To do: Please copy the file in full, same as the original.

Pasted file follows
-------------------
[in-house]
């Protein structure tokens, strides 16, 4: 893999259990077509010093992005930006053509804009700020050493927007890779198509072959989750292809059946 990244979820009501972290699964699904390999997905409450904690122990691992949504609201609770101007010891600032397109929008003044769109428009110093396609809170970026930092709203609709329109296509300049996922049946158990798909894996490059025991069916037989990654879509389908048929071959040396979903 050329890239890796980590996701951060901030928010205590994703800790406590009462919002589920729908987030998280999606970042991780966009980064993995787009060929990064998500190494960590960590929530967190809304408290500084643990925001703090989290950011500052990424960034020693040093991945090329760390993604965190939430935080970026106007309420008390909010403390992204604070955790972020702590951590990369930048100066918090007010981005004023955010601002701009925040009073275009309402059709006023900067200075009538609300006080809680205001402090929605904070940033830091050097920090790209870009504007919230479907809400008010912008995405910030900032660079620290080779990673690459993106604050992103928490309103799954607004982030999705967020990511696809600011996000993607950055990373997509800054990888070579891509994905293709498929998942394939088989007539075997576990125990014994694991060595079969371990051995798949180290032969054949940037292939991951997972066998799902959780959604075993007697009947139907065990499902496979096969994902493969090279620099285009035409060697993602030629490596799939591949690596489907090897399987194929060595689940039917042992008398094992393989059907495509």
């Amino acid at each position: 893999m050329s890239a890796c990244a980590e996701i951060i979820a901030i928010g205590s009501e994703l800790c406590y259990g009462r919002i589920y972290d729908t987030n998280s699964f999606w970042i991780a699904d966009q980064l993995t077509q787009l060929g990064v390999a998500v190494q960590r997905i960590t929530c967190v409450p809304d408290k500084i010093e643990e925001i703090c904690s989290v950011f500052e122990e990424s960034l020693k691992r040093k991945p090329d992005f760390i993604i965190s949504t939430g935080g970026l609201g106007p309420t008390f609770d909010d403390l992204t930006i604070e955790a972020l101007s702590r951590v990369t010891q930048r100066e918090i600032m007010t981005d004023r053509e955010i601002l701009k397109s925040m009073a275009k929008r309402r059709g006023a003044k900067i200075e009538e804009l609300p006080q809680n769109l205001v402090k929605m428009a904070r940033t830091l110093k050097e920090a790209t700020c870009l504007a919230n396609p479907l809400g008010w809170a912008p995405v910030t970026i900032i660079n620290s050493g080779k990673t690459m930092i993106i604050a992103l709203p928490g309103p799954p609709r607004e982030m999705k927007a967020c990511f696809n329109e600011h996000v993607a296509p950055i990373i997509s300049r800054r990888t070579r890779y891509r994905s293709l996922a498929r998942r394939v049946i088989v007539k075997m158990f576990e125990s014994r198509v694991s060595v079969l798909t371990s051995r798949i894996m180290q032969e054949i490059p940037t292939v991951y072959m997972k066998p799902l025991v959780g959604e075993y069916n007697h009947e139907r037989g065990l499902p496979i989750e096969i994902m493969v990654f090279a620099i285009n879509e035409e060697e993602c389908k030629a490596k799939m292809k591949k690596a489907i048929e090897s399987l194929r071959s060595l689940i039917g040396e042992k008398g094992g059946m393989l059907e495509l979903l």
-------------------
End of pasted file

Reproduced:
[in-house]
């Protein structure tokens, strides 16, 4: 893999259990077509010093992005930006053509804009700020050493927007890779198509072959989750292809059946 990244979820009501972290699964699904390999997905409450904690122990691992949504609201609770101007010891600032397109929008003044769109428009110093396609809170970026930092709203609709329109296509300049996922049946158990798909894996490059025991069916037989990654879509389908048929071959040396979903 050329890239890796980590996701951060901030928010205590994703800790406590009462919002589920729908987030998280999606970042991780966009980064993995787009060929990064998500190494960590960590929530967190809304408290500084643990925001703090989290950011500052990424960034020693040093991945090329760390993604965190939430935080970026106007309420008390909010403390992204604070955790972020702590951590990369930048100066918090007010981005004023955010601002701009925040009073275009309402059709006023900067200075009538609300006080809680205001402090929605904070940033830091050097920090790209870009504007919230479907809400008010912008995405910030900032660079620290080779990673690459993106604050992103928490309103799954607004982030999705967020990511696809600011996000993607950055990373997509800054990888070579891509994905293709498929998942394939088989007539075997576990125990014994694991060595079969371990051995798949180290032969054949940037292939991951997972066998799902959780959604075993007697009947139907065990499902496979096969994902493969090279620099285009035409060697993602030629490596799939591949690596489907090897399987194929060595689940039917042992008398094992393989059907495509």
């Amino acid at each position: 893999m050329s890239a890796c990244a980590e996701i951060i979820a901030i928010g205590s009501e994703l800790c406590y259990g009462r919002i589920y972290d729908t987030n998280s699964f999606w970042i991780a699904d966009q980064l993995t077509q787009l060929g990064v390999a998500v190494q960590r997905i960590t929530c967190v409450p809304d408290k500084i010093e643990e925001i703090c904690s989290v950011f500052e122990e990424s960034l020693k691992r040093k991945p090329d992005f760390i993604i965190s949504t939430g935080g970026l609201g106007p309420t008390f609770d909010d403390l992204t930006i604070e955790a972020l101007s702590r951590v990369t010891q930048r100066e918090i600032m007010t981005d004023r053509e955010i601002l701009k397109s925040m009073a275009k929008r309402r059709g006023a003044k900067i200075e009538e804009l609300p006080q809680n769109l205001v402090k929605m428009a904070r940033t830091l110093k050097e920090a790209t700020c870009l504007a919230n396609p479907l809400g008010w809170a912008p995405v910030t970026i900032i660079n620290s050493g080779k990673t690459m930092i993106i604050a992103l709203p928490g309103p799954p609709r607004e982030m999705k927007a967020c990511f696809n329109e600011h996000v993607a296509p950055i990373i997509s300049r800054r990888t070579r890779y891509r994905s293709l996922a498929r998942r394939v049946i088989v007539k075997m158990f576990e125990s014994r198509v694991s060595v079969l798909t371990s051995r798949i894996m180290q032969e054949i490059p940037t292939v991951y072959m997972k066998p799902l025991v959780g959604e075993y069916n007697h009947e139907r037989g065990l499902p496979i989750e096969i994902m493969v990654f090279a620099i285009n879509e035409e060697e993602c389908k030629a490596k799939m292809k591949k690596a489907i048929e090897s399987l194929r071959s060595l689940i039917g040396e042992k008398g094992g059946m393989l059907e495509l979903l």